There are three other crucial characters to the story outside of Plainview. Paul Sunday, his nemesis, a pale wisp of a boy given to histrionic evangelism acts as a counterweight to Plainview. Their gamesmanship dominates the plot of the film. Their disdain for each other can be summed up in the saying: "Game recognizes game." Plainview's ward, H.W. is also a pivotal player in the story. Much of the story hinges on the evolution of their relationship. The kid who plays H.W. manages to express volumes mostly just standing around observing in silence as everything unfolds. The third character arrives in the second act and although he remains for only a brief period of time, he has a profound impact on not only Plainview but our understanding of the man as well.
The score deserves special mention (actually, the music in any Anderson film bears mention). Jonny Greenwood's score doesn't work in the traditional way to give the audience emotional cues. Instead it communicates the mood of what's happening on-screen. It makes the tension all the more palpable in many scenes, ramping it up to near unbearable. The often discordant sounds are the perfect complement to Robert Elswit's starkly beautiful visuals. Greenwood's score reminds me of something Philip Glass might concoct. It's pitch perfect for the film. It'll be interesting to see if he makes any future forays into making film scores.
I've always admired P.T. Anderson, even if I haven't loved everything he's made. I thought Sydney/Hard Eight was solid. Boogie Nights was expertly executed drama full of humor and pathos. Magnolia felt overwrought (although he coaxed from Tom Cruise the best performance he has ever given). Punch Drunk Love might very well be my favorite romance movie ever. Of this generations most visible directors, P.T. felt the most enigmatic. After a few movies, it was easy to figure out what Wes Anderson was about and what to expect. Nothing wrong with that. P.T. on the other hand sort of confounded with his choices. His prior films all felt experimental in a way, an artist trying out different palettes. There Will Be Blood feels like his most focused effort yet and there is no doubt that there is a self-assured auteur behind it. In making it, he's passed all of his contemporaries: Tarantino, Fincher, Wes Anderson, Jonze, etc. He's distanced himself from the pack the way Coppola did with The Godfather and Spielberg did with Raiders of the Lost Ark. This isn't a knock against the other directors who've turned out some fine work the last few years (including Zodiac this year), but Anderson is just working on a completely different plane.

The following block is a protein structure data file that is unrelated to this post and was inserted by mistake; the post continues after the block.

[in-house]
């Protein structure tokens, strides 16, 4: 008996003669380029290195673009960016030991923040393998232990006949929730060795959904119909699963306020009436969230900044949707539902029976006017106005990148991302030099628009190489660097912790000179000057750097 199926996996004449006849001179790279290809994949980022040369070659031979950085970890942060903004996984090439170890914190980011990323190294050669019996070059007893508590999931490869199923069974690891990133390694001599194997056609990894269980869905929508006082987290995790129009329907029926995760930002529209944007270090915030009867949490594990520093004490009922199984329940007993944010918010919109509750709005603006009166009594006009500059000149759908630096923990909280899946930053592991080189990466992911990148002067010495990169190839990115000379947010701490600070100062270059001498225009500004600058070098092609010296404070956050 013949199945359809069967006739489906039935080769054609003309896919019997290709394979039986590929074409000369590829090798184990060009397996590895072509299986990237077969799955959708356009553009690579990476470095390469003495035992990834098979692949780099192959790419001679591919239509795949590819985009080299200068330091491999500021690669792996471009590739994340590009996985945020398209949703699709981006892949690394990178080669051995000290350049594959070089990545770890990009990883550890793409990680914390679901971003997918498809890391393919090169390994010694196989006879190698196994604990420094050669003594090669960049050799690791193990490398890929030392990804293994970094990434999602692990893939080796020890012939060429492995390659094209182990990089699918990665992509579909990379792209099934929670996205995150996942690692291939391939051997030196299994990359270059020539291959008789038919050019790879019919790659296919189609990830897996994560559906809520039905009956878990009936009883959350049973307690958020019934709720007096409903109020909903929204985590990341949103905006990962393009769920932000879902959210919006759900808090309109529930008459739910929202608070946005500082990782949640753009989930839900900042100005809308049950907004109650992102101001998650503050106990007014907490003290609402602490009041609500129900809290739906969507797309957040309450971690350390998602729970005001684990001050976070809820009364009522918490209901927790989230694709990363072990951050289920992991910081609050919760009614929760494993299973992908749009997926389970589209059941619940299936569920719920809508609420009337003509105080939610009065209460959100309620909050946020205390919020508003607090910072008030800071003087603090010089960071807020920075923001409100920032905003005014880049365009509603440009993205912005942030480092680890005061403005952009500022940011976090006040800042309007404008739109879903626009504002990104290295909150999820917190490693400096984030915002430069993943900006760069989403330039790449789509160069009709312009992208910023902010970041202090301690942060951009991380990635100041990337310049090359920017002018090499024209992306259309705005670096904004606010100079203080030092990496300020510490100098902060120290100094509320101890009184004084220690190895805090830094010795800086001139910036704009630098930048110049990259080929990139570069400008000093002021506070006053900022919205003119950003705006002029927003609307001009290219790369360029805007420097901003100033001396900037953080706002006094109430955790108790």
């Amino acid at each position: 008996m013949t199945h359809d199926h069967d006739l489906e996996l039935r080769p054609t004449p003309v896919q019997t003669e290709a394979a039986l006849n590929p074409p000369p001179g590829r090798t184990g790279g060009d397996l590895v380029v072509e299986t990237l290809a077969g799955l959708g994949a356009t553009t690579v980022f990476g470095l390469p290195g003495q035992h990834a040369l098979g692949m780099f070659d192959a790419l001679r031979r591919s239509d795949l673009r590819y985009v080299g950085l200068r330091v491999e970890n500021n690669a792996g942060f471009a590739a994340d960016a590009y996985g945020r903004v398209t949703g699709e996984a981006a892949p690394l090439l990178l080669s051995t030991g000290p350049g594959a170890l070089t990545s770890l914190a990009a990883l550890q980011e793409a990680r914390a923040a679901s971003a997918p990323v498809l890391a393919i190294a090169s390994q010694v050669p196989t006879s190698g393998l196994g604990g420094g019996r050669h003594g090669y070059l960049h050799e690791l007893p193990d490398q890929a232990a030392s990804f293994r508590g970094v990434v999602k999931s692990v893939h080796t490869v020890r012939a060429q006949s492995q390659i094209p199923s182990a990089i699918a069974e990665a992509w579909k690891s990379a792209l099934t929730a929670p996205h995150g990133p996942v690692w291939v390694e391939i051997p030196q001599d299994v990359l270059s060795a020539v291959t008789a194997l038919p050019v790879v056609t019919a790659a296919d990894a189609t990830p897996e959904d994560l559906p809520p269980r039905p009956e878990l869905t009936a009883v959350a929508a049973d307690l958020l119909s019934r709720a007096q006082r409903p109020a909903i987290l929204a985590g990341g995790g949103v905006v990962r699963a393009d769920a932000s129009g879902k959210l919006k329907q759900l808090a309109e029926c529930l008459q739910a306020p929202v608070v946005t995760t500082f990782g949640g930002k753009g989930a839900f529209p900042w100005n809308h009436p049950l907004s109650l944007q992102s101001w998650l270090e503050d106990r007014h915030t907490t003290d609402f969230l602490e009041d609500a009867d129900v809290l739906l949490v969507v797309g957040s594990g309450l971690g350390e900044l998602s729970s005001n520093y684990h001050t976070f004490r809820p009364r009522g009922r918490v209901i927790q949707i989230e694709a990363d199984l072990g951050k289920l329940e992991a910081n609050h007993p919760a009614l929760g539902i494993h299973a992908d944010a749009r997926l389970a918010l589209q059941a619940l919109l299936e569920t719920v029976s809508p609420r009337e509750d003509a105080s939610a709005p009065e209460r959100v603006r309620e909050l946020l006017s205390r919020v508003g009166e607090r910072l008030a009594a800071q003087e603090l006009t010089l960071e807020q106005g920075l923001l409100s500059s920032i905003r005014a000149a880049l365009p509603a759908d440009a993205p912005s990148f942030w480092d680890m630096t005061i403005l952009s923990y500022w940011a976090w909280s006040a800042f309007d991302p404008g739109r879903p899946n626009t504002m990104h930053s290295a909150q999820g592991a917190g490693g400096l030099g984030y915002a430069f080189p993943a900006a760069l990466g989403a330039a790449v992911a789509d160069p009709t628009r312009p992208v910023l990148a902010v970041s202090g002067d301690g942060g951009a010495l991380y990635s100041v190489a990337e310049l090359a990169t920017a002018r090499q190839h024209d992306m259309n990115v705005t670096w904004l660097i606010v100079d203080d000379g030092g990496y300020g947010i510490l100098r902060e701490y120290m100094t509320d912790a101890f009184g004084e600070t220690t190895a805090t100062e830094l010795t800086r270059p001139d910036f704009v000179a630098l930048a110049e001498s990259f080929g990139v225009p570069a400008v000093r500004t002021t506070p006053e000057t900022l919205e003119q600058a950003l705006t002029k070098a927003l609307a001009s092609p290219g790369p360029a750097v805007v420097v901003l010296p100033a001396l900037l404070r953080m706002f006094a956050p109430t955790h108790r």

I'll have to watch this again. Soon.
(Interesting note: Both NCFOM and TWBB were filmed in Marfa, Texas--as was Giant (last James Dean film performance; Elizabeth Taylor, Rock Hudson, good film if you haven't seen it...))
Here's hoping 2008 has more in store than just sequels (no offense Mr. Nolan; still can't wait for Dark Knight, but I'm just saying...).
Good luck out there.